The use of factors present in the plant and fungus residue not only are responsible in the synthesis of nanoparticles, but by stacking around the nanoparticles, they cause stability and prevent their agglomoration. Plants, in addition to being non-toxic, have different types of metabolites, which can be effective in the synthesis of nanoparticles which can include terpenoids, flavonoids, carbonyls, amides, and carboxylic acids, which directly contribute to the formation of nanoparticles.

The result of a study conducted against L. major showed that rod shaped ZnO NPs have good leishmanicidal activity against L. major and this outcome could help in the development of formulations as efficient means to synthesize R-ZnO NPs from natural products in our fight against the resistant microorganisms ( 35 , 36 ).

In our study, the rod shaped ZnO nanoparticles displayed strong leishmanicidal efficiency (IC50 about 0.012 mg.mL-1). There are no reports on the leishmanicidal activity of biogenic rod shaped ZnO NPs nor on the cytotoxic effect of chemically synthesized Rod shaped ZnO NPs on living cells. The study by Delavari et al. 2014 ( 37 ) have reported leishmanicidal activity of chemicaly synthesized spherial shaped ZnO NPs on L. major, the IC50 ZnO NPs being 0.0378 mg.mL-1 on promastigotes of L. major. Also Sumaira et al. ( 38 ) have reported leishmanicidal activity od spherical greener sythsized ZnO NPs, the IC50 ZnO NPs being 0.25 mg.mL-1 against Leishmania tropica. But in our present study, the biogenic greener synthesized NPs rod shaped ZnO NPs displayed much stronger leishmanicidal activity (IC50 about 0.012 mg.mL-1); they are more effective in leishmanicidal activity compared to chemically assembled spherical shape ZnO NPs or greener spherial shaped ZnO nanoarticles. Additionally, biogenic R-ZnO NPs can also be used in vivo.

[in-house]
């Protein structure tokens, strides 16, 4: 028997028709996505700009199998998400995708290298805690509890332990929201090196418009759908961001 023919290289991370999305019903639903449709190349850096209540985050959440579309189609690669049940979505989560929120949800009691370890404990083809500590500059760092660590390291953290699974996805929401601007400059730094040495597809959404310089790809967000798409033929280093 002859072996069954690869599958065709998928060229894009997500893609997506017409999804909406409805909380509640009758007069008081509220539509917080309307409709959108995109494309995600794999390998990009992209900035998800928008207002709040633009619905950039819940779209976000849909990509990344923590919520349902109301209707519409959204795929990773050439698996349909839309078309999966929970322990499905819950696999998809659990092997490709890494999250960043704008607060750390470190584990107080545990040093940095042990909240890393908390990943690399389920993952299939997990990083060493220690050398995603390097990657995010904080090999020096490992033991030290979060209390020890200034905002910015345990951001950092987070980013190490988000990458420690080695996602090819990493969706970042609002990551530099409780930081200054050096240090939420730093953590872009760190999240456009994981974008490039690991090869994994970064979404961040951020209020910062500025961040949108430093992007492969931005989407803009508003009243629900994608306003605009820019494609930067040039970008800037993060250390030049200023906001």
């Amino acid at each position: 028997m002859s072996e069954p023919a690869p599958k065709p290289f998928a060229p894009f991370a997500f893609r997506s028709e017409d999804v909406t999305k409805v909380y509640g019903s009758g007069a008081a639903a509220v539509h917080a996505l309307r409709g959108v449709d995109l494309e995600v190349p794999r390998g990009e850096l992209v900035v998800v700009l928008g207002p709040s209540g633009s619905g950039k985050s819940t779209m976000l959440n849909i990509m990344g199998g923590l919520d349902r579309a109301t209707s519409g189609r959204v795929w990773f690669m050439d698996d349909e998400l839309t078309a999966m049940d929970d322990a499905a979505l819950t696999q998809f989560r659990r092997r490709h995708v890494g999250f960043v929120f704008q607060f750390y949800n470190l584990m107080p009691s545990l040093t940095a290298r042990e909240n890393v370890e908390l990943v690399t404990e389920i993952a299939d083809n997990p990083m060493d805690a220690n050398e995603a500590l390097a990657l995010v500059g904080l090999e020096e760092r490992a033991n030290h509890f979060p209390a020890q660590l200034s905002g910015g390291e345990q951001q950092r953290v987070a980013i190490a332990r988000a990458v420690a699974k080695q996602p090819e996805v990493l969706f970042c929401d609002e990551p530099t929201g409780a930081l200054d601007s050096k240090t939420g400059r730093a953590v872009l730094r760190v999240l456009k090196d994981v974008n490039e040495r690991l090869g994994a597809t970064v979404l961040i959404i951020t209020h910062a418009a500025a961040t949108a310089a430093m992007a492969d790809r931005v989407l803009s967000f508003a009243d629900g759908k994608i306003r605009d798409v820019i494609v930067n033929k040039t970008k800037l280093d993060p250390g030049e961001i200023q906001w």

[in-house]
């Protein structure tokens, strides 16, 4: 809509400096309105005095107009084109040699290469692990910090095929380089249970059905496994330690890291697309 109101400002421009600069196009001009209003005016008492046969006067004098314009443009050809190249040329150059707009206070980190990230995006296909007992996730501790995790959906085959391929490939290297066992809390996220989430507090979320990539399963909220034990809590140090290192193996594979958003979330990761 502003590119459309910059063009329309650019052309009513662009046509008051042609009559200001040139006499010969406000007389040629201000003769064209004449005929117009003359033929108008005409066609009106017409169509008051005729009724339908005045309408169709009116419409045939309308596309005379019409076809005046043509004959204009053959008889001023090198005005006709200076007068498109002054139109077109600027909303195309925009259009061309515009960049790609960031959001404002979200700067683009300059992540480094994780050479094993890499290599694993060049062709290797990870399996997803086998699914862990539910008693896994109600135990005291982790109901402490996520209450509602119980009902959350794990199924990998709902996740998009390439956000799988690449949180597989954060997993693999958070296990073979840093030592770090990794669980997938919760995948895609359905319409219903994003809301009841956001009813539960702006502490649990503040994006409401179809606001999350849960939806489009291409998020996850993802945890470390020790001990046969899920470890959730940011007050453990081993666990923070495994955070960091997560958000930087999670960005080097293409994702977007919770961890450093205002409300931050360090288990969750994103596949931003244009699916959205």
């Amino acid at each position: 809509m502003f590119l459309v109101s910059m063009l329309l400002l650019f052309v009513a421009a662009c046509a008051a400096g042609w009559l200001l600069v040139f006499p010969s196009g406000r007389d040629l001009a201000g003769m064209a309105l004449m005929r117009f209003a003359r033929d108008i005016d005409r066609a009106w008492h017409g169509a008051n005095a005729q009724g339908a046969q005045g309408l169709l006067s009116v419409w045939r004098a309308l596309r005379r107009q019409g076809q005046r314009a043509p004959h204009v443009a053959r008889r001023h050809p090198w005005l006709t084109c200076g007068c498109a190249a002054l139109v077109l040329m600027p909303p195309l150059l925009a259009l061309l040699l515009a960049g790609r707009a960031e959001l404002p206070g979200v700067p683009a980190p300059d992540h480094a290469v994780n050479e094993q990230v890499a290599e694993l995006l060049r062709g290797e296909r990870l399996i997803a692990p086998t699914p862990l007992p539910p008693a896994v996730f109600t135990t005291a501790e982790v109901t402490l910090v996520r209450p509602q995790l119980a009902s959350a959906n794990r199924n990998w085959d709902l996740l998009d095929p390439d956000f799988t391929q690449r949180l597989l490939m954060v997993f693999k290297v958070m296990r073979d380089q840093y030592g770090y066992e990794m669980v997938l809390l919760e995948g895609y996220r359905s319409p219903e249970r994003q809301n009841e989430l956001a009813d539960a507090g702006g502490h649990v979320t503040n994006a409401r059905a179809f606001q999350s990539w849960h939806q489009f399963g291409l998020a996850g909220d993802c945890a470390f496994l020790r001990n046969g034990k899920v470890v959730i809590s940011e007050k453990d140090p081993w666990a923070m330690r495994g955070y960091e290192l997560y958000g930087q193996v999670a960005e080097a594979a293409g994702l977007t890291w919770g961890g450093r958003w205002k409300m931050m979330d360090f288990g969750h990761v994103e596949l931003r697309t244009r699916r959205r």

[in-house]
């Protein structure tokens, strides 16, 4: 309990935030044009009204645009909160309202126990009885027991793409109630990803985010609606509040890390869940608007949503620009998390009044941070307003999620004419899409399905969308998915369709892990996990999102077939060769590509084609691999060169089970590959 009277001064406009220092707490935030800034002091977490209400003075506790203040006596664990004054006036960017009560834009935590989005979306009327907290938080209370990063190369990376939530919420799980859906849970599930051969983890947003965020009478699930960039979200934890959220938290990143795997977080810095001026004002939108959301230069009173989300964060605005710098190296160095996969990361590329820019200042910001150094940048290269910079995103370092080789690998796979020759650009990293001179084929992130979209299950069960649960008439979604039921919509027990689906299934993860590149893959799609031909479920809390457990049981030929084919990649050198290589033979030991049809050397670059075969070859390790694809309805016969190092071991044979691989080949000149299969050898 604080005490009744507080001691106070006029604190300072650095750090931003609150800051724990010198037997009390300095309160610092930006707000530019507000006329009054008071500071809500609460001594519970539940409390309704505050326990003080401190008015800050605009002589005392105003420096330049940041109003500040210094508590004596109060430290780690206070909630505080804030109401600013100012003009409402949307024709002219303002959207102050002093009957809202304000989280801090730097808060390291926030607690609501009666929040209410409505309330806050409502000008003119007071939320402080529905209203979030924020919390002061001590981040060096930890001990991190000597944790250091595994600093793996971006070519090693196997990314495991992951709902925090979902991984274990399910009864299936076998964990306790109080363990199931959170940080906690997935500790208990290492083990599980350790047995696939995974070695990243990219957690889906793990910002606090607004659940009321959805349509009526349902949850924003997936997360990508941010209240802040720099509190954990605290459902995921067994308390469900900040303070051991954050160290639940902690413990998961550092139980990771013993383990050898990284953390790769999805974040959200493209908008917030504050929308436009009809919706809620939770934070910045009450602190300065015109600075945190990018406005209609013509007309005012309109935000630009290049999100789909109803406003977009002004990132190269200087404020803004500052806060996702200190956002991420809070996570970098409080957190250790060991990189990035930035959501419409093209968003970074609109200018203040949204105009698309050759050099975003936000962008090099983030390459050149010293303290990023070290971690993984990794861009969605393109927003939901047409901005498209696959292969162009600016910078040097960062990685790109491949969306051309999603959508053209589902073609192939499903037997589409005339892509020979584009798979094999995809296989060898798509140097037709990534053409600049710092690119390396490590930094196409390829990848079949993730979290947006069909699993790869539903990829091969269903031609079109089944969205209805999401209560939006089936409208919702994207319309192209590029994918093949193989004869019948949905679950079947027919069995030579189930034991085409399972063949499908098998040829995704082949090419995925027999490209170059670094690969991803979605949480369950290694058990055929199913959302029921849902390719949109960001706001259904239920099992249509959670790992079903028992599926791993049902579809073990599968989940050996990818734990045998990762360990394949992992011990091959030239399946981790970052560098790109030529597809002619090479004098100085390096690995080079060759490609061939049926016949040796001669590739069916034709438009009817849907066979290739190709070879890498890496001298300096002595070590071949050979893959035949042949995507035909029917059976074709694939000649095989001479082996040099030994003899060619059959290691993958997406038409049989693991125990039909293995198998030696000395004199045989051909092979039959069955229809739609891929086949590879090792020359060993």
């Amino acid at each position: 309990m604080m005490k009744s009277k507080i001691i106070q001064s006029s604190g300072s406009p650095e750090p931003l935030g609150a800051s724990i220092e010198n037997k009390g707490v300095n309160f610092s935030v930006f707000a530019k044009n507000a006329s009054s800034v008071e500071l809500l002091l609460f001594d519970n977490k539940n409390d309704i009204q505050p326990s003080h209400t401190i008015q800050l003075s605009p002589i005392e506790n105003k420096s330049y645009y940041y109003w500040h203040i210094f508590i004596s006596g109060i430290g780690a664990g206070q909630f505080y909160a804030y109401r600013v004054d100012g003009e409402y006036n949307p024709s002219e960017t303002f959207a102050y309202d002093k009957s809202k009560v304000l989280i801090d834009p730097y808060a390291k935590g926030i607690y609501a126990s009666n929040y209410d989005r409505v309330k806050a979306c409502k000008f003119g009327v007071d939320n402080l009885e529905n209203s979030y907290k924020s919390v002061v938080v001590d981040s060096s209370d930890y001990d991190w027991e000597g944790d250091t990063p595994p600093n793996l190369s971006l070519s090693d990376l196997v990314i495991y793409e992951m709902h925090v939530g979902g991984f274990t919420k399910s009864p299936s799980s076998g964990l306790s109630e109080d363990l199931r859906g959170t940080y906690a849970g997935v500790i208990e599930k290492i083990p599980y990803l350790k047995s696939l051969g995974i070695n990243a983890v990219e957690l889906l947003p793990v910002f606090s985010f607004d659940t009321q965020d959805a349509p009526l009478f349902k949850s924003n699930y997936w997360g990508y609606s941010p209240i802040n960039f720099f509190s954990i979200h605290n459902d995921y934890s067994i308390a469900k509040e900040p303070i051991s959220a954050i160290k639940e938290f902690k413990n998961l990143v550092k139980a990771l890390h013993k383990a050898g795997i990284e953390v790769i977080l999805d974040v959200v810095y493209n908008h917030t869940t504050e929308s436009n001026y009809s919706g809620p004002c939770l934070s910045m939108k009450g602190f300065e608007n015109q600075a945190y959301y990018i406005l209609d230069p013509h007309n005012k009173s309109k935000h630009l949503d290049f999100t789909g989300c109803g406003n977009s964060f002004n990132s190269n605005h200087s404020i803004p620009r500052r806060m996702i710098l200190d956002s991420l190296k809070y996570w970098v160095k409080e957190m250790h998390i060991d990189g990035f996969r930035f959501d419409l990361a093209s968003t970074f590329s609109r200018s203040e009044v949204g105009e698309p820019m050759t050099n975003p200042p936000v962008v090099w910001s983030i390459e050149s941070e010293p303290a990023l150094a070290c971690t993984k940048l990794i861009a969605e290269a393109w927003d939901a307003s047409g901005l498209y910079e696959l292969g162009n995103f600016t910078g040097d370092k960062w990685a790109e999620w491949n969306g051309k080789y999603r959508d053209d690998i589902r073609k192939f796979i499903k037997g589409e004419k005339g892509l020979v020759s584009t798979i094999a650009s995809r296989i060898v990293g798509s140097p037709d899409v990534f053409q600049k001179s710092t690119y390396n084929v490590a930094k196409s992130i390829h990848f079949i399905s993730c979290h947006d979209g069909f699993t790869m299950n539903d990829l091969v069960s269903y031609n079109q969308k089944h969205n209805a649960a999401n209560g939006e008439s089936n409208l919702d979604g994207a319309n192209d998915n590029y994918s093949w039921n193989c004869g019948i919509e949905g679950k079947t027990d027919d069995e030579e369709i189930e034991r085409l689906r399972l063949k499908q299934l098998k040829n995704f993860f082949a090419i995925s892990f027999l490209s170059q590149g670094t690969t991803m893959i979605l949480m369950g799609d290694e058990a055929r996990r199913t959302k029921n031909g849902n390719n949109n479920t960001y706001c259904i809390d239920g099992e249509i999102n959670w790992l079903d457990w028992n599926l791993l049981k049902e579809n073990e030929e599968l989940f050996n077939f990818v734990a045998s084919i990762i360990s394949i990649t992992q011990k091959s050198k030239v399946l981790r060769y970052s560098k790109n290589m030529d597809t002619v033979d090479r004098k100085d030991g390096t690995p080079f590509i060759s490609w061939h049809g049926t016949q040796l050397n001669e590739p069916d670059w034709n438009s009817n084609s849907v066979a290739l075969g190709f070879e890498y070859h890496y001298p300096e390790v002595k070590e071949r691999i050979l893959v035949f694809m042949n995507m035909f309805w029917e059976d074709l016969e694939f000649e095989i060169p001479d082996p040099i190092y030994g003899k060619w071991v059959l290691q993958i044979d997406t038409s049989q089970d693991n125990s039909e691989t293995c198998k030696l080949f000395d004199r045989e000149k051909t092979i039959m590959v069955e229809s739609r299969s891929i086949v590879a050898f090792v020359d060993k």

6. Conclusion

These reslts show that it is possible to prepare a safe and ecofriendly synthsized NPs with leishmancidal potential. The greener synthesized rod shaped ZnO NPs, displayed stronger leishmanicidal activity (IC50 about 0.012 mg.mL-1); compared to chemically assembled spherical shape ZnO NPs and greener spherical shaped ZnO nanoparticles( 37 ).